Murphy his Miranda rights. In fact, the summary of that interview is completely devoid of any mention of Miranda.
On cross-examination, TFO Grittman explained that he had "gotten away from" using advice of rights forms and Miranda waiver forms when interviewing suspects. T1-225-26. He also testified that the June 11, 2010, report he prepared was true and accurate and detailed all of the important information in the case. He acknowledged that the report said nothing about his personal administration of Miranda warnings and made no mention of the pocket card he testified he read from. He also stated that there were no witnesses to his administration of Miranda warnings at either the Alma station or the Wabaunsee County Jail.
His testimony regarding administering each Miranda warning to defendants at the Alma station on June 2, 2010, asking separately if they understood each right, and asking separately if they would give up those rights and agree to answer questions, is incredible in light of the omission of those events in his detailed June 11, 2010, report and Webster's testimony to the contrary. Likewise, his testimony that he reread Murphy his Miranda rights at the Wabaunsee County Jail on June 3, 2010, is not credited based on the absence of any mention of Miranda in his interview summary. His testimony at the suppression hearing appears to be designed to overcome the deficient Miranda warnings provided by Trooper Stahl alongside I-70.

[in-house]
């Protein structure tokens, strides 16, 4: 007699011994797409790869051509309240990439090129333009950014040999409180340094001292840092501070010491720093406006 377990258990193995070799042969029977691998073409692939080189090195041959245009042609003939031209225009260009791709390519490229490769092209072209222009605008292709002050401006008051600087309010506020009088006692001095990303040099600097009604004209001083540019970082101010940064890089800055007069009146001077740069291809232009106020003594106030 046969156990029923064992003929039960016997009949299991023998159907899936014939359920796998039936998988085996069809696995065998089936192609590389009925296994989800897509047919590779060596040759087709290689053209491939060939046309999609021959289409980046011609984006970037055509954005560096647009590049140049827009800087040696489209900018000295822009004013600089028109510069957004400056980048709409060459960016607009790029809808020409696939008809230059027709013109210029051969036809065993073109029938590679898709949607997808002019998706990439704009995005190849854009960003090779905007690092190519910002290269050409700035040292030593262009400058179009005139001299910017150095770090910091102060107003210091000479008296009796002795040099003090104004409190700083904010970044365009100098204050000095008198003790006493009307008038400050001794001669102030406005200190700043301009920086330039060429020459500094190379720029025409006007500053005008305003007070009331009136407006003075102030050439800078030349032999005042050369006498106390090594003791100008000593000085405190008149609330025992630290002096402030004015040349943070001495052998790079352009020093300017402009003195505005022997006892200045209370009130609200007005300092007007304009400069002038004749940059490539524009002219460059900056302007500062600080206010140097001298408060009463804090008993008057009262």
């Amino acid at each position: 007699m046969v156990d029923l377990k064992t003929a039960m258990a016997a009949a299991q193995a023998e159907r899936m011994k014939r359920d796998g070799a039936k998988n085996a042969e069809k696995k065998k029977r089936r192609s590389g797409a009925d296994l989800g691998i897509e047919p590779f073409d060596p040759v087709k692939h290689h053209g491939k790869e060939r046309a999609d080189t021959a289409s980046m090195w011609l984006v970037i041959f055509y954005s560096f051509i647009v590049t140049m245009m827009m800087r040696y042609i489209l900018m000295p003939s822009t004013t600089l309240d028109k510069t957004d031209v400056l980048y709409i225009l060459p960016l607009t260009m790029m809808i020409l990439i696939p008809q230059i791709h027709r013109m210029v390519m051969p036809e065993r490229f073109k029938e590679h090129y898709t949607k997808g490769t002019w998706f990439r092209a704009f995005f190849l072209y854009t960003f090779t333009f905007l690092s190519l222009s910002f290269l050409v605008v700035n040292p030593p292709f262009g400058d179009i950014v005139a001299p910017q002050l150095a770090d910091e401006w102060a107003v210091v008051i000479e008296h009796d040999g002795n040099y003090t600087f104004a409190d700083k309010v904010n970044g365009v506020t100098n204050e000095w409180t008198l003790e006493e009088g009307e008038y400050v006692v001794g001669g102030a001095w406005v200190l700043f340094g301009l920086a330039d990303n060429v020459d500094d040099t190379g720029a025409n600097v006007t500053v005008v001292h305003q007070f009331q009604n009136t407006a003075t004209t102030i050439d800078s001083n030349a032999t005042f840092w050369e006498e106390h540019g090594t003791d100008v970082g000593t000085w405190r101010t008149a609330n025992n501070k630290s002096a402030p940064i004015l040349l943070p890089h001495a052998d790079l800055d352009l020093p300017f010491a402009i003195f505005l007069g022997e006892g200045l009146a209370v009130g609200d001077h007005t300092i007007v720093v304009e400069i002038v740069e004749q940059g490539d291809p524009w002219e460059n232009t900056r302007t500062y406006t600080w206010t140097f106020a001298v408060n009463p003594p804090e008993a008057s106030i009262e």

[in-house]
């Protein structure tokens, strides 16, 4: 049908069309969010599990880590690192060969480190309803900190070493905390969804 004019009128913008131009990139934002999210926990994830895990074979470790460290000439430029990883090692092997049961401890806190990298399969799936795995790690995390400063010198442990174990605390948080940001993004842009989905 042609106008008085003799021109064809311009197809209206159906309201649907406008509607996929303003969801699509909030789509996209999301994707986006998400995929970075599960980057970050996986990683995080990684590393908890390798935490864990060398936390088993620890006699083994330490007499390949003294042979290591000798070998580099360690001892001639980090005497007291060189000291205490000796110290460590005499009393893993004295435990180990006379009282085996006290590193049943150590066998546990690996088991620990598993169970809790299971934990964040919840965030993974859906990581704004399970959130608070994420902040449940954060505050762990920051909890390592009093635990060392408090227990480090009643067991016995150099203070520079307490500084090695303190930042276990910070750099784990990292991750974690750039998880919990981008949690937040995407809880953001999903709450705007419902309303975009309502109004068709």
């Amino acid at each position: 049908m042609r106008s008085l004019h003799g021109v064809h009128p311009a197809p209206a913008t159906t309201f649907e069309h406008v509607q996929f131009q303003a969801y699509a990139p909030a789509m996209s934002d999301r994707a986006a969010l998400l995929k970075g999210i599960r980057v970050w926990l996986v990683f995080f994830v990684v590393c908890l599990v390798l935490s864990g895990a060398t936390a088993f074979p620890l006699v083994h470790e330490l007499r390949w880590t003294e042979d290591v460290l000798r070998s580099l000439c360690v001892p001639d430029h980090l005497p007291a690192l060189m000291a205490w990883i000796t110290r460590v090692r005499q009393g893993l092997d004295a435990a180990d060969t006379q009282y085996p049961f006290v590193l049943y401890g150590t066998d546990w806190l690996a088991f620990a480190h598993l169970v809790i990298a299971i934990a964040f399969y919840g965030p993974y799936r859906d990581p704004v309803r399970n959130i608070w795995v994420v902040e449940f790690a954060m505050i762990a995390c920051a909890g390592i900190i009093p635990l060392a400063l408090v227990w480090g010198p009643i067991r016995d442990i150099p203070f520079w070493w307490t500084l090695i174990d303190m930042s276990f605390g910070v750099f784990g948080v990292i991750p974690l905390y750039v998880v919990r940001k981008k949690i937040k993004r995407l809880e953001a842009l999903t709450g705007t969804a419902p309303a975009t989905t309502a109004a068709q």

IV. CONCLUSIONS OF LAW
A. Seizure of Honda Accord
Defendants have satisfied their burden of production by establishing that the Honda Accord was seized when Trooper Stahl activated his front and/or top emergency lights and
Webster pulled over in response to those lights. A traffic stop is a seizure subject to the parameters of the Fourth Amendment. United States v. Scopo, 19 F.3d 777, 781 (2d Cir. 1994). The burden now shifts to the Government to articulate a valid basis to justify the seizure under the Fourth Amendment.